Her book entitled The Day Mohan Found His Confidence is about the struggles that a young boy faces in his life and how he overcomes them. The book was officially published in 2015 and a whirlwind has since followed. 

Anaya has has been invited to speak all over the country and has received widespread recognition and various honors. Despite making history, it's only the beginning - Anaya is already working on her second book.

We salute Anaya for her history-making accomplishments and for doing just what she set out to do - encouraging children of all ages to "continue to dream big."

 

#befabulous

Check out Anaya's Facebook page

Get your copy of The Day Mohan Found His Confidence

Fab Friday Spotlight: Kimberly Bryant

Ashley Jefferson


Ask the average person and they'll admit that they're pretty tech-savvy. I mean with hours spent each day texting, tweeting, taking selfies and snapchatting - how could we not be?

We may know how to use technology but do we really know how it's built and how it works? Our favorite gadgets that we use everyday (computers, smartphones, etc.) have their roots in the fields of Science, Technology, Engineering and Math (also known as STEM).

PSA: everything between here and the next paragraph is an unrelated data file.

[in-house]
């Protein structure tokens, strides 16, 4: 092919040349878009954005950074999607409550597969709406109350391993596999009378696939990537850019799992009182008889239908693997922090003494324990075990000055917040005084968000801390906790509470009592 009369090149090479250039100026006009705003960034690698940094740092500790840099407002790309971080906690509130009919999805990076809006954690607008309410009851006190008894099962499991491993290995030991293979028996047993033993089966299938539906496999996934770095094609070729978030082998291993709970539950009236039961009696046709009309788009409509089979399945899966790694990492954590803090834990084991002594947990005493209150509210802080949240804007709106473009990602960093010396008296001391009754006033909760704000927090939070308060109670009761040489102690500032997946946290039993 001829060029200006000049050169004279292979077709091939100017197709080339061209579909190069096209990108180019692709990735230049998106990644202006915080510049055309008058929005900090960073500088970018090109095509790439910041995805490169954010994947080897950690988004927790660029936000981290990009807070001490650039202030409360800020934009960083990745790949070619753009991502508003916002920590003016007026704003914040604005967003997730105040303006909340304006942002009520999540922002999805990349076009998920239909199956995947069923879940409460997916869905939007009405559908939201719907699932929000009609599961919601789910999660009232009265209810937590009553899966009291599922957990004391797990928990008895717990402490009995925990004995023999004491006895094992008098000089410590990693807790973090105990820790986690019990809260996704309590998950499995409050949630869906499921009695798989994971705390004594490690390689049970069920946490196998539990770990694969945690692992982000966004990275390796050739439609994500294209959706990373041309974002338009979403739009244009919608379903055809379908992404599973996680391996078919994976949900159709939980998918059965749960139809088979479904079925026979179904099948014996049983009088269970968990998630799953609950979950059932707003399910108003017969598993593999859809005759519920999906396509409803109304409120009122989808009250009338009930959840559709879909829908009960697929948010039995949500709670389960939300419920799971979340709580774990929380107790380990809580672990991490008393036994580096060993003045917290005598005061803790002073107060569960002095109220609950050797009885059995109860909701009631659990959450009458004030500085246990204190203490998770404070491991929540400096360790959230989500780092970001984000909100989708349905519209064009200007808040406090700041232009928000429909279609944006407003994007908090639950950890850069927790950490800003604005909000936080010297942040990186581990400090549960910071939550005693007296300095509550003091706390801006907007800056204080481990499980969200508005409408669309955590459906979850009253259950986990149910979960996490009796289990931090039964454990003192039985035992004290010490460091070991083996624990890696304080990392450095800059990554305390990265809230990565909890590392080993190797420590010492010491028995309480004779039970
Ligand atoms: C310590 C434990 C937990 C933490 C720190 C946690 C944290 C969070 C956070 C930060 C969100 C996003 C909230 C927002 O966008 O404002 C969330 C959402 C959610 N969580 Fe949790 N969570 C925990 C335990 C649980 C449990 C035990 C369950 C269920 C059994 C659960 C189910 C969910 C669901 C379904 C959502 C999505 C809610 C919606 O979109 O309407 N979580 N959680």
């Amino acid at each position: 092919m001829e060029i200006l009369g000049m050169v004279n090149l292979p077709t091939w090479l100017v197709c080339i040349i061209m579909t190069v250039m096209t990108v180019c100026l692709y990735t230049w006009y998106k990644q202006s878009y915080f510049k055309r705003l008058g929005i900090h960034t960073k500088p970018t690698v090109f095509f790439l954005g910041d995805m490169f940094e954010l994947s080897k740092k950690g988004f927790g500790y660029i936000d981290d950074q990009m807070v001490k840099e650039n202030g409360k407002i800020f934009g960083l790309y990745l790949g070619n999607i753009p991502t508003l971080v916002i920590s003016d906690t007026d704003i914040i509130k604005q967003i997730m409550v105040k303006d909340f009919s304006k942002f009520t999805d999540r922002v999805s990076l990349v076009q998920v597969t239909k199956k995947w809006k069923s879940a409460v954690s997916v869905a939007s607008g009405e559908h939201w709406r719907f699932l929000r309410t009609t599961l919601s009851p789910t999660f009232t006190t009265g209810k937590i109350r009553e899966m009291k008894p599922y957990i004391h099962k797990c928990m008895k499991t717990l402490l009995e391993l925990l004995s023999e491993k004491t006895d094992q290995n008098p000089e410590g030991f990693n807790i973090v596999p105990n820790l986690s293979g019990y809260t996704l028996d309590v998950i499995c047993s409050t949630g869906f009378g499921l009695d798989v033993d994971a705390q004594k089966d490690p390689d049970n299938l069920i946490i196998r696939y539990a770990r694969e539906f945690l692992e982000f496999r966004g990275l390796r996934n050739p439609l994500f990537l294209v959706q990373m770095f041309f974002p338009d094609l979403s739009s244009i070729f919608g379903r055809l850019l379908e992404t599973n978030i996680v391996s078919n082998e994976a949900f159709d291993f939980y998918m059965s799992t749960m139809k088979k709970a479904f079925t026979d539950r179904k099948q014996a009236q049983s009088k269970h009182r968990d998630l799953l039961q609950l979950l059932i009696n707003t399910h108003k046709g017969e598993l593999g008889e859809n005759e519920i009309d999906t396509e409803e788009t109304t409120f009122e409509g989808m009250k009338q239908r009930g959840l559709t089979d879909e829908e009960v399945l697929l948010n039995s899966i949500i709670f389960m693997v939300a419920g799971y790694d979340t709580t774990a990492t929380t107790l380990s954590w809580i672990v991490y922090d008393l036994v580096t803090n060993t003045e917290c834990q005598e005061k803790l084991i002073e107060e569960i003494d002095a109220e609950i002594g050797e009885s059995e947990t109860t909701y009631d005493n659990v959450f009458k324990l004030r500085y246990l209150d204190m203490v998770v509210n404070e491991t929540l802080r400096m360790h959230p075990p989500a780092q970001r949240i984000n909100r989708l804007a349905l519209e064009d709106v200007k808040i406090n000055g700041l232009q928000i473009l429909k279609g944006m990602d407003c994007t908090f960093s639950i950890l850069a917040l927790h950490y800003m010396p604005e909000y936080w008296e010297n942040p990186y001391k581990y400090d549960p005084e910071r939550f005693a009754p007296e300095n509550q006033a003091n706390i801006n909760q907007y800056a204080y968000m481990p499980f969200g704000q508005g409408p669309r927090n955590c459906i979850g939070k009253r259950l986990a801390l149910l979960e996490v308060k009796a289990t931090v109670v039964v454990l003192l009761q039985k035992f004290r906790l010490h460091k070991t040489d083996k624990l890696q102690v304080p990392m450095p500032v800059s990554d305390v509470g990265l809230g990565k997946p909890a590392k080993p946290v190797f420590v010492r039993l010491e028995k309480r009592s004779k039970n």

For most girls, especially minorities, those aren't subjects of interest. It's something Kimberly Bryant first noticed in college while studying Electrical Engineering. She also noticed it later on when she started her career.

On average women make up just 29% of employees at tech-companies in the U.S. and that number for African-American women and other women of color is even lower. Despite seeing these stats firsthand, it was when her daughter expressed interest in following in her footsteps that Bryant decided something had to change.

"I wanted to create more people that look like me and look like my daughter to really fill in the gaps that I saw for myself," said Bryant to CNBC. "When we generally think of a computer scientist now, it does not look like a woman of color, it does not look of someone that is of Hispanic background..."